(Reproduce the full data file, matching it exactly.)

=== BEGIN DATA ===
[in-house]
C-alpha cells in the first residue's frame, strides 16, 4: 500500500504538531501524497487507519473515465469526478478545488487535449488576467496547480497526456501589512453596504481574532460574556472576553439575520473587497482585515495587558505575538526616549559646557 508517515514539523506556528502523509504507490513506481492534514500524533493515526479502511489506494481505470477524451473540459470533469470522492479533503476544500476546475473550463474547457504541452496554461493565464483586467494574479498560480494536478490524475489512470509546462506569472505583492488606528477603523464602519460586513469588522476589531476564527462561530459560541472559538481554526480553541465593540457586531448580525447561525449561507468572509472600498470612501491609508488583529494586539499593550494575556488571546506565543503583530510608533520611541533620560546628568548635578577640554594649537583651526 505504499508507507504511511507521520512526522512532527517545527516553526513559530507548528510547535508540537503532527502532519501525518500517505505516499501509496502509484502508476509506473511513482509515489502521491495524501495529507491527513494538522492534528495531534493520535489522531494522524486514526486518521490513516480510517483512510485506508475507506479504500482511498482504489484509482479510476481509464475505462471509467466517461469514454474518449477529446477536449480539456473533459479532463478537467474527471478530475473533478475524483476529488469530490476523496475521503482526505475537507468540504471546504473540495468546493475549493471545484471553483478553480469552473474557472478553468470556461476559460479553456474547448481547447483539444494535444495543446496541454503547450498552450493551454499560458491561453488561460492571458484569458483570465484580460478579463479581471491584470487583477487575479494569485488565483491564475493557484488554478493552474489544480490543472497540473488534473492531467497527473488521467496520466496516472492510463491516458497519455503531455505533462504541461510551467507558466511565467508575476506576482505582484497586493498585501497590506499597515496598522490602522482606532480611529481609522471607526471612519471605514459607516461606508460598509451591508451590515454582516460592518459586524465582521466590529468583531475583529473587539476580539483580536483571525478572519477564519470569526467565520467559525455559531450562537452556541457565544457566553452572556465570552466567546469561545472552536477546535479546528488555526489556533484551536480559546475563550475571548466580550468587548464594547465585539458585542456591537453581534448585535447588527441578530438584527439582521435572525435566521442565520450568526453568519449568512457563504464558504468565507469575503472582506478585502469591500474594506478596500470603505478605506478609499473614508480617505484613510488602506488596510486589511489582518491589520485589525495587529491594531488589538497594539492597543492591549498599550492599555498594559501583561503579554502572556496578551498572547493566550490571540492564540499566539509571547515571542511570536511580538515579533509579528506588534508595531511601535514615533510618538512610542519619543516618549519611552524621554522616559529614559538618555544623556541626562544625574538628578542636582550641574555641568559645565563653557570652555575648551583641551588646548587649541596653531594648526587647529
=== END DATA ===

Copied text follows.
[in-house]
C-alpha cells in the first residue's frame, strides 16, 4: 500500500504538531501524497487507519473515465469526478478545488487535449488576467496547480497526456501589512453596504481574532460574556472576553439575520473587497482585515495587558505575538526616549559646557 508517515514539523506556528502523509504507490513506481492534514500524533493515526479502511489506494481505470477524451473540459470533469470522492479533503476544500476546475473550463474547457504541452496554461493565464483586467494574479498560480494536478490524475489512470509546462506569472505583492488606528477603523464602519460586513469588522476589531476564527462561530459560541472559538481554526480553541465593540457586531448580525447561525449561507468572509472600498470612501491609508488583529494586539499593550494575556488571546506565543503583530510608533520611541533620560546628568548635578577640554594649537583651526 505504499508507507504511511507521520512526522512532527517545527516553526513559530507548528510547535508540537503532527502532519501525518500517505505516499501509496502509484502508476509506473511513482509515489502521491495524501495529507491527513494538522492534528495531534493520535489522531494522524486514526486518521490513516480510517483512510485506508475507506479504500482511498482504489484509482479510476481509464475505462471509467466517461469514454474518449477529446477536449480539456473533459479532463478537467474527471478530475473533478475524483476529488469530490476523496475521503482526505475537507468540504471546504473540495468546493475549493471545484471553483478553480469552473474557472478553468470556461476559460479553456474547448481547447483539444494535444495543446496541454503547450498552450493551454499560458491561453488561460492571458484569458483570465484580460478579463479581471491584470487583477487575479494569485488565483491564475493557484488554478493552474489544480490543472497540473488534473492531467497527473488521467496520466496516472492510463491516458497519455503531455505533462504541461510551467507558466511565467508575476506576482505582484497586493498585501497590506499597515496598522490602522482606532480611529481609522471607526471612519471605514459607516461606508460598509451591508451590515454582516460592518459586524465582521466590529468583531475583529473587539476580539483580536483571525478572519477564519470569526467565520467559525455559531450562537452556541457565544457566553452572556465570552466567546469561545472552536477546535479546528488555526489556533484551536480559546475563550475571548466580550468587548464594547465585539458585542456591537453581534448585535447588527441578530438584527439582521435572525435566521442565520450568526453568519449568512457563504464558504468565507469575503472582506478585502469591500474594506478596500470603505478605506478609499473614508480617505484613510488602506488596510486589511489582518491589520485589525495587529491594531488589538497594539492597543492591549498599550492599555498594559501583561503579554502572556496578551498572547493566550490571540492564540499566539509571547515571542511570536511580538515579533509579528506588534508595531511601535514615533510618538512610542519619543516618549519611552524621554522616559529614559538618555544623556541626562544625574538628578542636582550641574555641568559645565563653557570652555575648551583641551588646548587649541596653531594648526587647529